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PDF export loses some fonts.



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"A font is embedded only if it contains a setting by the font vendor that permits it to be embedded. Embedding prevents font substitution when readers view or print the file, and ensures that readers see the text in its original font. Embedding increases file size only slightly, unless the document uses double-byte fonts--a font format commonly used for Asian languages.

You can embed the entire font, or just a subset of the characters used in the file. Subsetting ensures that your fonts and font metrics are used at print time by creating a custom font name. That way, your version of Adobe Garamond?, not your service provider's version, can always be used by the service provider for viewing and printing.

When Acrobat cannot embed a font due to the font vendor's settings, and someone who opens or prints an Adobe PDF file does not have access to the original font, a Multiple Master typeface is temporarily substituted: AdobeSerifMM for a missing serif font, and AdobeSansMM for a missing sans serif font.

The Multiple Master typeface can stretch or condense to fit, to ensure that line and page breaks in the original document are maintained. The substitution cannot always match the shape of the original characters, however, especially if the characters are unconventional ones, such as script typefaces. (For Asian text, Acrobat uses fonts from the installed Asian language kit or from similar fonts on the user's system. Fonts from some languages or with unknown encodings cannot be substituted; in these cases, the text appears as bullets in the file.)

If characters are unconventional (left), the substitution font will not match (right).

Acrobat can embed roman Type 1 and TrueType fonts in an Adobe PDF file to prevent font substitution if users don't have that font on their system or available to their printer. Type 1 and TrueType fonts can be embedded if they are included in the PostScript file, or are available in one of the font locations that Distiller monitors and not restricted from embedding.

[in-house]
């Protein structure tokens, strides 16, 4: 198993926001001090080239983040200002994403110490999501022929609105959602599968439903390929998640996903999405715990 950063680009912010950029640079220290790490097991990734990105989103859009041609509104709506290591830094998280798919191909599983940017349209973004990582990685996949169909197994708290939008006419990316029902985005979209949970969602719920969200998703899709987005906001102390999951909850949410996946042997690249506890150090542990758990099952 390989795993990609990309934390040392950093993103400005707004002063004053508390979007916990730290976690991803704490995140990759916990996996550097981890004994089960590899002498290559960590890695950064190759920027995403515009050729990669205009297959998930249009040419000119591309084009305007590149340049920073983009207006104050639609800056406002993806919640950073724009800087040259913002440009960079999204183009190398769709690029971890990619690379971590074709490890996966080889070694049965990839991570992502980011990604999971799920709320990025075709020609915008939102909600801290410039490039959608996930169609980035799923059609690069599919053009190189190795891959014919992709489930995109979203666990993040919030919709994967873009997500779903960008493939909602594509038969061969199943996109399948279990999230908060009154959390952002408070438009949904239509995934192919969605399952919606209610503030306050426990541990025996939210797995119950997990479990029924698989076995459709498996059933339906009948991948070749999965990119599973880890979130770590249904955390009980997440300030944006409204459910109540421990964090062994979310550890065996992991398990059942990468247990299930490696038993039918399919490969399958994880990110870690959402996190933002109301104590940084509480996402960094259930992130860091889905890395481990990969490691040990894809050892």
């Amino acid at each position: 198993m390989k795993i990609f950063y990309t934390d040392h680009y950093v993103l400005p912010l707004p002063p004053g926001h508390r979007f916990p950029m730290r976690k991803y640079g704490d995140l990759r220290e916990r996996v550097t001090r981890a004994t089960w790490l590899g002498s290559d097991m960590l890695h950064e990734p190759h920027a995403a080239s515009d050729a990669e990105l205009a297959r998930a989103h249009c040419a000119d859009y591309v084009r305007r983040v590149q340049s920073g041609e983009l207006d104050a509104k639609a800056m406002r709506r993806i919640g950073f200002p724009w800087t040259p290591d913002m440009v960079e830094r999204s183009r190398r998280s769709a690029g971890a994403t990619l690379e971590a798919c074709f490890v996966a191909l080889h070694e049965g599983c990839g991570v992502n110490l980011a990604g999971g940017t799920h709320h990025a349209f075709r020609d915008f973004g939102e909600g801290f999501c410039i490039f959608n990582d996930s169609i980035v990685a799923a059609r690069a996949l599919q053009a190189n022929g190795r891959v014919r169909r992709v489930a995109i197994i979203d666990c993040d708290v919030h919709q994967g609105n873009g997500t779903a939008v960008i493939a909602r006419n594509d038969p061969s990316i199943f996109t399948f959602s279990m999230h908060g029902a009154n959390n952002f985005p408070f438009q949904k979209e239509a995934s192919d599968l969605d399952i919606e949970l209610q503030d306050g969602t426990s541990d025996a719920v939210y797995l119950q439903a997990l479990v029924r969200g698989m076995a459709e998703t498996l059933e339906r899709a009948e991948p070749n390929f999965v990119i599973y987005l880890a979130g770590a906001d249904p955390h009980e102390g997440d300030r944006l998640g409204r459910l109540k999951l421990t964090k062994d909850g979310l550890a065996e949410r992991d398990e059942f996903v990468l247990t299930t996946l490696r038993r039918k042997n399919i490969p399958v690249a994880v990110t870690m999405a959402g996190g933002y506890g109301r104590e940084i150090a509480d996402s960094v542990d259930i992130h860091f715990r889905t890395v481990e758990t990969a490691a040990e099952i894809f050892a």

Note: In some cases, TrueType fonts that have gone through a PostScript driver can no longer be searched, copied, cut, or pasted. To minimize this problem, use Acrobat on the same system on which the PostScript file was created, and make sure that the TrueType fonts used in the file are available on the system."

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Short answer: Don't use fonts that weren't installed as part of the OS.

Reason: most commercial font foundries (Adobe, Linotype, Bitstream, ITC, Monotype, etc.) restrict embedding of their fonts in PDFs because embedding copies the font's metrics to the PDF file, which can be extracted from the PDF, imported into practically any font editor, and used to create an exact duplicate of the original font file. (It really IS that easy.) So to permit embedding would be like to placing the fonts in the Public Domain. Since commercial font foundries derive a not insignificant portion of their revenue from licensing fees, permitting their fonts to be embedded in PDFs (or Postscript/EPS files, for that matter) could be tantamount to committing financial suicide.

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